Mainwaring and Wilson are having their lunch at the British Restaurant, where the menu is fairly limited. While their have a small portion of toad in the hole, Walker has a steak. Jones comes in to say he’s off to London, it’s the 42nd annual reunion for the veterans of the Battle of Omdurman.
On parade, Frazer brings along a new recruit, George Clarke, whom he met in The Anchor pub the other night. Clarke was in the Warwickshire regiment, the same as Jones. When Jones and Clarke meet the following evening, Clarke show instant dislike for the local butcher.
After having a few drinks with Frazer, Clarke starts spreading rumours about Jones, who, meanwhile, receives two and a half feathers with letters saying he’s a coward, and shouldn’t have left his friend in the desert.
Mainwaring is determined to get to the bottom of the matter. Clarke believes it was a native who rescued him after Jones left him in the desert to die. Jones then tells his version of the story. He volunteered to go out and get help when his party were in trouble, Clarke with him, but they were captured by two dervishes. After scaring the dervishes off, Jones rescued unconscious Clarke and joined up with the relief column. When Mainwaring decides to confront Clarke, they find he’s skipped town.
Also appearing: Bill Pertwee (ARP Warden), John Cater (Private Clarke), Wendy Richards (Edith), Queenie Watts (Edna), Gilda Perry (Doreen), Linda James (Betty), Parnell McGarry (Elizabeth) and John Ash (Raymond).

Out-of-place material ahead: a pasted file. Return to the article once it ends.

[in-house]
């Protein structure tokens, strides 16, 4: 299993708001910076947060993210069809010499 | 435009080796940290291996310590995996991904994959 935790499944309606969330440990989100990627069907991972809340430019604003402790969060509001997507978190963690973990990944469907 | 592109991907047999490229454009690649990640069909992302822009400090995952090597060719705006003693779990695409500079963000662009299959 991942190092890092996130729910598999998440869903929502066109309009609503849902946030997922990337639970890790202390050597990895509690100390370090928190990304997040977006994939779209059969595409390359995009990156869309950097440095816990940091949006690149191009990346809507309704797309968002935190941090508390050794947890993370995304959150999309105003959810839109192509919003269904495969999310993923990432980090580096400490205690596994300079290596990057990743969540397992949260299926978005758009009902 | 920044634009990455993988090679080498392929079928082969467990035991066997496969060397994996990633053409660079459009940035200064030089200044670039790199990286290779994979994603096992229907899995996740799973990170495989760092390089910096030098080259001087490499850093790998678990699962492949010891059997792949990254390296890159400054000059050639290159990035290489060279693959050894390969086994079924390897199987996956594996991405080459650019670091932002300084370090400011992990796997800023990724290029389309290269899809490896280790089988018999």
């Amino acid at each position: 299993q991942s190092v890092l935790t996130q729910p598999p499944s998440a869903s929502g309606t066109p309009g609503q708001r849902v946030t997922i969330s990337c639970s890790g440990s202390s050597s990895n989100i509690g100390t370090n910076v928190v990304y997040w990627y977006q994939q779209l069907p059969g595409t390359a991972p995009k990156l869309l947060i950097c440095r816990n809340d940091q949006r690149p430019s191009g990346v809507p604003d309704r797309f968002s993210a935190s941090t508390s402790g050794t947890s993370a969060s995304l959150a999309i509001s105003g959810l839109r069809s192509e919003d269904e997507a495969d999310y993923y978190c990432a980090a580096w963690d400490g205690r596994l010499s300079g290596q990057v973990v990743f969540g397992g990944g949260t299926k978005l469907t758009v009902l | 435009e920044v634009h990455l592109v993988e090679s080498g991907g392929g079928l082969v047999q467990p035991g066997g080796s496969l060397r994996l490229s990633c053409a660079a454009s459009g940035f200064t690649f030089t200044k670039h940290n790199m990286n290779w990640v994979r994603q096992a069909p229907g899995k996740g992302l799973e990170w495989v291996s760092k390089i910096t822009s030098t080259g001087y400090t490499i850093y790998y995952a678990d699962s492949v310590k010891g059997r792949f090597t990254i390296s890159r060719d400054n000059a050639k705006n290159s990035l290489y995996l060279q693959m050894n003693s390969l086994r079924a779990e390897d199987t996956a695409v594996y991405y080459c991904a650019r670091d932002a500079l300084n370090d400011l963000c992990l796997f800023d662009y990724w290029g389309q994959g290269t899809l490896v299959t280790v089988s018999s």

Agreed - an absolutely sublime episode! I was quite surprised they got away with the 'old fakir' line - I read somewhere that the Carry On films tried similar 'close to the bone' lines but weren't aloud to use some of them.
Post by Dave Homewood on Nov 4, 2010 9:37:45 GMT 12
I had a letter from John Cater in the late 1990's, and he said he wished he could re-shoot his part then, as he really did look old by now, and thought with a bit of make up could look young again. He reckoned the show was great to work on.
Bill Pertwee revealed in his book that John Laurie was thrown from his horse and injured, but being the consumate actor he carried on and told Bill not to let on to the crew it had happened. He was a tough old boy.
It was years after I had first seen this episode and had watched it many times before I actually got to see The Four Feathers and see what it was taking off. What a great film (the 1939 version at least). The battle scenes in the episode are lifted from the film of course, as is the music from memory. But there's a lot of detail from the film in the episode, such as when Jones demonstrates the battle lines with what is on the dining table - that happens in the film too. Of course, John Laurie appeared as a mad native in both! In the film he's the Mad Mahdi, and a terrific if all but brief performance it was.
I see from 'The Complete A-Z' that several small scenes were cut from filming & from the final broadcast which involved Jones being branded a coward, these would have been just after Jones opens his mail of white feathers, also a scene at the end which reveals who sent the letter saying ' there is no place in Walmington for a coward' was cut - I presume they didn't want to dwell on Jones disappearance too much - it is a great episode & the scene in the desert reminded me a bit of Carry on Follow that Camel, they got away with Fakir....off by leaving a 2 sec gap between the words in the film which Peter Rogers said kept the censor happy, anyhow this episode is a classic....